Calculation of 3-D temperature distribution in film-cooled flat plates using 2-D empirical correlations for film-cooling effectiveness and heat transfer augmentation

Peter T. Ingram, Savas Yavuzkurt

Research output: Chapter in Book/Report/Conference proceedingConference contribution

3 Scopus citations

Abstract

In existing gas turbine heat transfer literature there are several correlations developed for the spanwise-averaged film-cooling effectiveness and heat transfer augmentation for inline injection on flat plates. More accurate and detailed prediction of film-cooling performance, particularly 3-D metal temperatures are needed for design purposes. 2-D correlations where effectiveness and heat transfer augmentation are functions of streamwise and spanwise directions would help to satisfy this need. Based on this fact, the current study extends the spanwise-averaged correlations into 2-D correlations by using a Gaussian distribution in the transverse direction. The correlations are obtained using limited spanwise data and more available spanwise-averaged data and existing spanwise-averaged correlations for a single row of holes with inline injection. These correlations presented in this paper are functions of different flow parameters such as mass flow ratio M, density ratio DR, , transverse pitch P/D, and inline injection angle α, with ranges of M:0.2-2.5, DR: 1.2,1.5,1.8, P/D: 2, 3,5, α: 30, 60, 90 degrees. The developed correlations match existing spanwise-averaged correlations when averaged. These correlations are used to calculate solid flat plate temperatures for two well-documented cases of film-cooled flat plates. Spanwise variations in the metal temperature were calculated to be between 5-6K for a temperature difference of 40K and between 20-30K for a temperature difference of 250K, significant for design purposes. The study also contains the comparison of solid temperatures for conjugate and non-conjugate heat transfer cases using a Reduced Order Film Model (ROFM) which is implemented in a loosely coupled conjugate heat transfer technique called Iterative Conjugate Heat Transfer (ICHT)).The differences between conjugate and non conjugate simulations are about 6K or 2% of the local temperature for low temperature study and about 20K or 5% for high temperature study. The study showed that the difference between conjugate and non-conjugate solutions increases as the temperature levels increase. These differences are quite important and should be taken into account during design of turbine blades.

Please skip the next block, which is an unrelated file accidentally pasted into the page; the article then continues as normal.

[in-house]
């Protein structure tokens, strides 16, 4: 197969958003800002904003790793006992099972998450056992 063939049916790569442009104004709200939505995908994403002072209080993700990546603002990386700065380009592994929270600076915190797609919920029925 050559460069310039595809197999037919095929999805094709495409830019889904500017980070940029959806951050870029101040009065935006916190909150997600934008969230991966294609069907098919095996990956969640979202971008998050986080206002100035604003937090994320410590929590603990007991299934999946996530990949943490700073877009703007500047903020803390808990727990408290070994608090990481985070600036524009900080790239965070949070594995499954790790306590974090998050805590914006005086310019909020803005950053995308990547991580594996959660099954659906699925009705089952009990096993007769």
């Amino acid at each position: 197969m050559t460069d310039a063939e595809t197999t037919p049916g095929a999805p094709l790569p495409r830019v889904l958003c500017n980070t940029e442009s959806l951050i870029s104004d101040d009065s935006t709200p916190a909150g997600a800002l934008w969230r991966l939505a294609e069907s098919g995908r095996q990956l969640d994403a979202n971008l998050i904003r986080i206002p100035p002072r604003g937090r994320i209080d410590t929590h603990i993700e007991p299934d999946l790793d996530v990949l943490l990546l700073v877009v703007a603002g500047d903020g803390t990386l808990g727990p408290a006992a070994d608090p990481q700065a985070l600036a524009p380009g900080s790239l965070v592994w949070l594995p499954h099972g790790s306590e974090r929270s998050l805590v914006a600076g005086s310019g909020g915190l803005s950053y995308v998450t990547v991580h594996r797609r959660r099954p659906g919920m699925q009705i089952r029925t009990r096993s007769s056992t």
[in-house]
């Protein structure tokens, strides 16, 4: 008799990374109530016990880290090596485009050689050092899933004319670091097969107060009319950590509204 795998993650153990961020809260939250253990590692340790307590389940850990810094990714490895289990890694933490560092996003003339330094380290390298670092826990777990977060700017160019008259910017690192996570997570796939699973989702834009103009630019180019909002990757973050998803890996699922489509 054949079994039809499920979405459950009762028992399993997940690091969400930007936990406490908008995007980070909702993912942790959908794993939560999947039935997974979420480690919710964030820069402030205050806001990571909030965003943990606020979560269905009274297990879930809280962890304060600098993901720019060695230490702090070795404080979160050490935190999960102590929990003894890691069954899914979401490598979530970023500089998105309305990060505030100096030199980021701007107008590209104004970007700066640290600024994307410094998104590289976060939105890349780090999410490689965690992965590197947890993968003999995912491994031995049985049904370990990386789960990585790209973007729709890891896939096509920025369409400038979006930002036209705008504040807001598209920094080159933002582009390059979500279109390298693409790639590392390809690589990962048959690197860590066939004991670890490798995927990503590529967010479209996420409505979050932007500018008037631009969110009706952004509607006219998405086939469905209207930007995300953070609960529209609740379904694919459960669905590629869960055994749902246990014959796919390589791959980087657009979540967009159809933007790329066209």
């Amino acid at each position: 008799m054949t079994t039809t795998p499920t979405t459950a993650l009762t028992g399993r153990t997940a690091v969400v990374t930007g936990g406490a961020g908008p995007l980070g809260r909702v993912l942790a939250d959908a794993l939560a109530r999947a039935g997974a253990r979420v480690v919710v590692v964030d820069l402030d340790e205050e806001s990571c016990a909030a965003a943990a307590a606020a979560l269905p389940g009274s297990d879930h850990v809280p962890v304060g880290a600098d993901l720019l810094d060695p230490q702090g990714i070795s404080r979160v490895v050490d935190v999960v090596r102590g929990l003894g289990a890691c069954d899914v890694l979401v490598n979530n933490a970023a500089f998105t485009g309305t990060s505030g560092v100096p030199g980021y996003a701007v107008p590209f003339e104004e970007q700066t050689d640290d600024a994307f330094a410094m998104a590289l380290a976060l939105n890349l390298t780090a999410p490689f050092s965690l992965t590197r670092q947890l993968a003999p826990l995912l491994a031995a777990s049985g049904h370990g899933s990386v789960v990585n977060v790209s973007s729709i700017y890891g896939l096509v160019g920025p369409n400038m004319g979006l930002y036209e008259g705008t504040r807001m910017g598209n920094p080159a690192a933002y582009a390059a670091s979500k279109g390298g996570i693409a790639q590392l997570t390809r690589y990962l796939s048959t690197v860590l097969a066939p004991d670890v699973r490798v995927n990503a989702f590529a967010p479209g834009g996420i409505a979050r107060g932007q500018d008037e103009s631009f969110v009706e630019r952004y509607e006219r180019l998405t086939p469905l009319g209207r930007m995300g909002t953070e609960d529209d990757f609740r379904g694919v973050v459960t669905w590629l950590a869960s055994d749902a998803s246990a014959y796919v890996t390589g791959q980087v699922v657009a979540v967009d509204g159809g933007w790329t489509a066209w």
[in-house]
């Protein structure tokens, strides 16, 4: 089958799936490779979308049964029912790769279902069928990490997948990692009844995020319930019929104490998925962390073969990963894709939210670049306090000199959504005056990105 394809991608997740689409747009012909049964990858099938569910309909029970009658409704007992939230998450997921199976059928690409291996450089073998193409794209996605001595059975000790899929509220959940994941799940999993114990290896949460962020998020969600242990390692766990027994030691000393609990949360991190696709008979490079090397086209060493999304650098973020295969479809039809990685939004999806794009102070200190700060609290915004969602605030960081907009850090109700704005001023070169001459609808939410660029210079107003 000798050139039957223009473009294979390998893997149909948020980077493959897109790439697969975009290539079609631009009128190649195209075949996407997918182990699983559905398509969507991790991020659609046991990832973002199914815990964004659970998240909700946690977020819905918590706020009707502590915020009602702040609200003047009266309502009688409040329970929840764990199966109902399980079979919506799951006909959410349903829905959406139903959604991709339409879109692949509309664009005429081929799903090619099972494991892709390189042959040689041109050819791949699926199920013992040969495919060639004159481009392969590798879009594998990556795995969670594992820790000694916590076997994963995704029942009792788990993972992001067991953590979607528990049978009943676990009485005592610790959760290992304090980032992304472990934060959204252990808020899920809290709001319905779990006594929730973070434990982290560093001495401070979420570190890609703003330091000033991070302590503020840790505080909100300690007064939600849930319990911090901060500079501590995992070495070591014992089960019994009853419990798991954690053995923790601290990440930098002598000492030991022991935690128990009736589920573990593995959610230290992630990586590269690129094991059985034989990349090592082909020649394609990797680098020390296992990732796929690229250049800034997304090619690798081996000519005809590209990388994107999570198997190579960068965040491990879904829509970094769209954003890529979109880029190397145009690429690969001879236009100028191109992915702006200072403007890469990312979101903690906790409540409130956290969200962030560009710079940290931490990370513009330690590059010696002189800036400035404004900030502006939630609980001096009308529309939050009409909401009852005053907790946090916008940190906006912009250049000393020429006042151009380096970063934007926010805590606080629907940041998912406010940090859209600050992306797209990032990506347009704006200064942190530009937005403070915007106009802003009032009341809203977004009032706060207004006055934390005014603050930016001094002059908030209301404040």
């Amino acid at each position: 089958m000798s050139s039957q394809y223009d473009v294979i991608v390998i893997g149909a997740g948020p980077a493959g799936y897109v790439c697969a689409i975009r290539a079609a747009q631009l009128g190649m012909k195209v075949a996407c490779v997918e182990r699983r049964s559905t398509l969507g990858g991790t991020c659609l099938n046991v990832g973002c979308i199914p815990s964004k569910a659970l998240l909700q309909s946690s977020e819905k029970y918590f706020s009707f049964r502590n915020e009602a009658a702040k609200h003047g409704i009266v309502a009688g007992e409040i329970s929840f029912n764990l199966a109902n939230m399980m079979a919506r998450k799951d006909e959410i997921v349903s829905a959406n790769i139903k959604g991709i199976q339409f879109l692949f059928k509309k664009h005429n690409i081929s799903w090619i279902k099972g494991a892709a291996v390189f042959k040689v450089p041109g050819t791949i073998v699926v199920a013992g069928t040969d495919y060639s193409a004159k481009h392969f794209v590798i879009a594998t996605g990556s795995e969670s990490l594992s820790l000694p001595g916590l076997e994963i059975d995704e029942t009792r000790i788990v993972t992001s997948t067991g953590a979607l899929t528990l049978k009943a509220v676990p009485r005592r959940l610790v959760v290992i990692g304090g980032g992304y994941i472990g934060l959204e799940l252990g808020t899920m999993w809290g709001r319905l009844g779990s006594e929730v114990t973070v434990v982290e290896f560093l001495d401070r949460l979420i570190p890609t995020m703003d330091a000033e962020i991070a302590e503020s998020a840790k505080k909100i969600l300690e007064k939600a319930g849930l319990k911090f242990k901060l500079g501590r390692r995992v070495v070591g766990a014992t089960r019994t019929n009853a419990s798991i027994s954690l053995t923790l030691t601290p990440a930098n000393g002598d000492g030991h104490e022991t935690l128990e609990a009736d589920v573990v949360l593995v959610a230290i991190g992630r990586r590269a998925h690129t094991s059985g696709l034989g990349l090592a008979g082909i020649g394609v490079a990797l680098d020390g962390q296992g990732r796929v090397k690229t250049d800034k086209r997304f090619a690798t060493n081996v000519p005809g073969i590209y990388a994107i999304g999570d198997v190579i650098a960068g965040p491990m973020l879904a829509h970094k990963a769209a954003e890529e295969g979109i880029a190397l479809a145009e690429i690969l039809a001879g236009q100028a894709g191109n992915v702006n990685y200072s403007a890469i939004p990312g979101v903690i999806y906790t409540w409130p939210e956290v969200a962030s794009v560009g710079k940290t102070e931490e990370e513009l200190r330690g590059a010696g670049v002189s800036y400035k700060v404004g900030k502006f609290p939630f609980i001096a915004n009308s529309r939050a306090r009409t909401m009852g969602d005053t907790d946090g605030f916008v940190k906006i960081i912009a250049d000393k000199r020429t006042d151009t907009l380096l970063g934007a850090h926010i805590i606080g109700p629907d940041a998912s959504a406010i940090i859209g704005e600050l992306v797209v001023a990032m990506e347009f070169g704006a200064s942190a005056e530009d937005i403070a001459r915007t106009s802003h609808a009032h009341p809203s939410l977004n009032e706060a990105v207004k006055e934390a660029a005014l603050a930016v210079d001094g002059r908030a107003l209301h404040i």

Original languageEnglish (US)
Title of host publicationASME Turbo Expo 2012
Subtitle of host publicationTurbine Technical Conference and Exposition, GT 2012
Pages1459-1471
Number of pages13
EditionPARTS A AND B
DOIs
StatePublished - Dec 1 2012
EventASME Turbo Expo 2012: Turbine Technical Conference and Exposition, GT 2012 - Copenhagen, Denmark
Duration: Jun 11 2012Jun 15 2012

Publication series

NameProceedings of the ASME Turbo Expo
NumberPARTS A AND B
Volume4

Other

OtherASME Turbo Expo 2012: Turbine Technical Conference and Exposition, GT 2012
CountryDenmark
CityCopenhagen
Period6/11/126/15/12

All Science Journal Classification (ASJC) codes

  • Engineering(all)

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